Midshipman 1st Class James Catina’s research demonstrated the benefits of additive manufacturing for creating rocket engines.
The SECNAV Innovation Awards Program seeks to annually recognize top Department of the Navy individuals and teams who made significant innovative achievements.
“Through additive manufacturing we are looking to be able to create designs for hybrid engines that will improve their thrust, overall capabilities and combustion safety,” said Catina.
Currently, the two most commonly used types of rocket engines are liquid rocket engines and solid fuel grains. A third and less-used type is the hybrid rocket, a combination of both. Hybrid rockets are more cost effective and energy efficient, but lack the thrust the others provide.
“Additive manufacturing, or 3-D printing, allows rocket engine production to be done in less time, with less weight and considerably cheaper,” said Catina. “It allows engineers to manufacture designs that could not be done with traditional manufacturing methods. Because of that, we can conceptualize designs that could not be thought of before, allowing us to create a design geared towards increased thrust that could not be manufactured previously."
“He is extremely motivated, very enthusiastic and has great new ideas,” said Castonguay. “The additive manufacturing we have been developing, he’s really taken it to another level of capability. I saw the innovation award, and I thought the work that Catina does is different and well beyond the research that a senior would typically be doing. He’s performing at a really high level; it’s a very cutting-edge and new type of application for the technology.”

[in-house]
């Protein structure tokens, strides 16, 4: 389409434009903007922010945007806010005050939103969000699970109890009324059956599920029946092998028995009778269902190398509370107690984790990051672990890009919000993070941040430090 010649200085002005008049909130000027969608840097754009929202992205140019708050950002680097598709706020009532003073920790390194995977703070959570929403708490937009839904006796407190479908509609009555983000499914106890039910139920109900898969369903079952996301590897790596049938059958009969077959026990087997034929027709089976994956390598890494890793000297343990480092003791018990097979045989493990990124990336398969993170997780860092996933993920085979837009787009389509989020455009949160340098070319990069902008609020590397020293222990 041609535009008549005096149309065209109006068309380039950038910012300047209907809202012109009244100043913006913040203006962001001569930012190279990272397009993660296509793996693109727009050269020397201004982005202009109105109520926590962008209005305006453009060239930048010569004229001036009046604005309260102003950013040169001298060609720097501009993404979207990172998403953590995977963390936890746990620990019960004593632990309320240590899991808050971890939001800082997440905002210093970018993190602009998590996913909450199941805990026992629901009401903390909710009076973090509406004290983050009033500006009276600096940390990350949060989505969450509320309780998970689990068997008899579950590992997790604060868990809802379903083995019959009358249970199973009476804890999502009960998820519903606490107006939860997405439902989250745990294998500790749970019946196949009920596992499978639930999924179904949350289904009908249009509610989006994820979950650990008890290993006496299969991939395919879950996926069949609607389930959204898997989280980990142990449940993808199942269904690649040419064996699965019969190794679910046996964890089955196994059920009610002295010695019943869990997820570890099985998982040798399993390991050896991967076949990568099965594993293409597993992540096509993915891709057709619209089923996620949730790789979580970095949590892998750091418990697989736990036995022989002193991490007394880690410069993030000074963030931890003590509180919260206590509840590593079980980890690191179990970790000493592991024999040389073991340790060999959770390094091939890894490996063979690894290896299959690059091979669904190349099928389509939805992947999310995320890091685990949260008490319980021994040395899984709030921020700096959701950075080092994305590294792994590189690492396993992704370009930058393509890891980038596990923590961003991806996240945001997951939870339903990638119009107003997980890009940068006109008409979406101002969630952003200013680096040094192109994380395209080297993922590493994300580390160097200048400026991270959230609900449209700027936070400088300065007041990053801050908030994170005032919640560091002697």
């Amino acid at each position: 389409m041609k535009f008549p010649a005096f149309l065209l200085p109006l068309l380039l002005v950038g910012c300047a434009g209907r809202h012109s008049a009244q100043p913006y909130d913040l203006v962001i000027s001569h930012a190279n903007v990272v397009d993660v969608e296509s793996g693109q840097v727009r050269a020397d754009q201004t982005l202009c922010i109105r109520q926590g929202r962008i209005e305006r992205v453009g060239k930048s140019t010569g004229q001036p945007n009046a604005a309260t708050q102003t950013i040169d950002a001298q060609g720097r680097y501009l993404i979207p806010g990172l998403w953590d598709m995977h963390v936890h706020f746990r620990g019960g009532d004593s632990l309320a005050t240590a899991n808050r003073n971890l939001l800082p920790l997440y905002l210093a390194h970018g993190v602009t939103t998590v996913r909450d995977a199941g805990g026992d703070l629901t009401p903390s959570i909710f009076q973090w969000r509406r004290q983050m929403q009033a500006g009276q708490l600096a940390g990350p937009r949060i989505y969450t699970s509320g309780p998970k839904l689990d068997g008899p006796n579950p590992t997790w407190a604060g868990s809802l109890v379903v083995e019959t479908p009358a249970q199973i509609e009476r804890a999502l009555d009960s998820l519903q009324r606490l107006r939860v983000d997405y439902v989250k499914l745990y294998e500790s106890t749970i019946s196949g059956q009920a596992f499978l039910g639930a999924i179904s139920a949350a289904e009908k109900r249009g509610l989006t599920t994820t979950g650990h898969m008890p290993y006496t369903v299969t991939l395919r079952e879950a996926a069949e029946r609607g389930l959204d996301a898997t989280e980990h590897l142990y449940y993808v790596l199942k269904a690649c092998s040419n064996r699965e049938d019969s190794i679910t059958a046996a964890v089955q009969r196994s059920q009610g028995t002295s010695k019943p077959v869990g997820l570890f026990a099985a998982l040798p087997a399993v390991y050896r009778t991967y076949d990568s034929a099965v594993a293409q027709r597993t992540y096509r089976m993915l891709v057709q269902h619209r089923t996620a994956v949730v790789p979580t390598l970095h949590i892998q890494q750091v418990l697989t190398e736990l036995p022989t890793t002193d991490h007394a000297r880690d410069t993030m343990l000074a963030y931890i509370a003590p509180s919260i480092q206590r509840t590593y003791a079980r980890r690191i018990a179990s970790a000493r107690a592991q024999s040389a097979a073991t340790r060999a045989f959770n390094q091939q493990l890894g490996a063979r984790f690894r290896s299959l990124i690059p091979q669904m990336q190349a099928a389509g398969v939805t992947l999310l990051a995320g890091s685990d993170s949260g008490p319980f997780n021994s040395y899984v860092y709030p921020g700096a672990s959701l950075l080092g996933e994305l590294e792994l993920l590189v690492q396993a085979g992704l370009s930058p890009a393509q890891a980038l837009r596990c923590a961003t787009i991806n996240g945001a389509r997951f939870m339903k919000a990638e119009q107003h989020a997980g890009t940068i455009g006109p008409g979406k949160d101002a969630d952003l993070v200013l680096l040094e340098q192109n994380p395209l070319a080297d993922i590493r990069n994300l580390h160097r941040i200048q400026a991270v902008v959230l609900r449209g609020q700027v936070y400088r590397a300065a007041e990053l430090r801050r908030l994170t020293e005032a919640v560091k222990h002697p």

The research team has grown to five midshipmen who are involved with conducting experiments and testing the grains being developed. The midshipmen attest that both the research and Catina are the reason they participate.
The culmination of Catina’s research is slated for later this month in a live firing test of the hybrid engine. After graduating in May, Catina will be attending the Naval Postgraduate School, where he will study mechanical engineering.
“Ultimately I will be going to serve in the fleet, and I have to give up the research. But having my fingerprint on a puzzle piece, in a much bigger picture makes me feel very humbled,” he said.
For more information about USNA’s Aerospace Department, visit http://www.usna.edu/AeroDept/.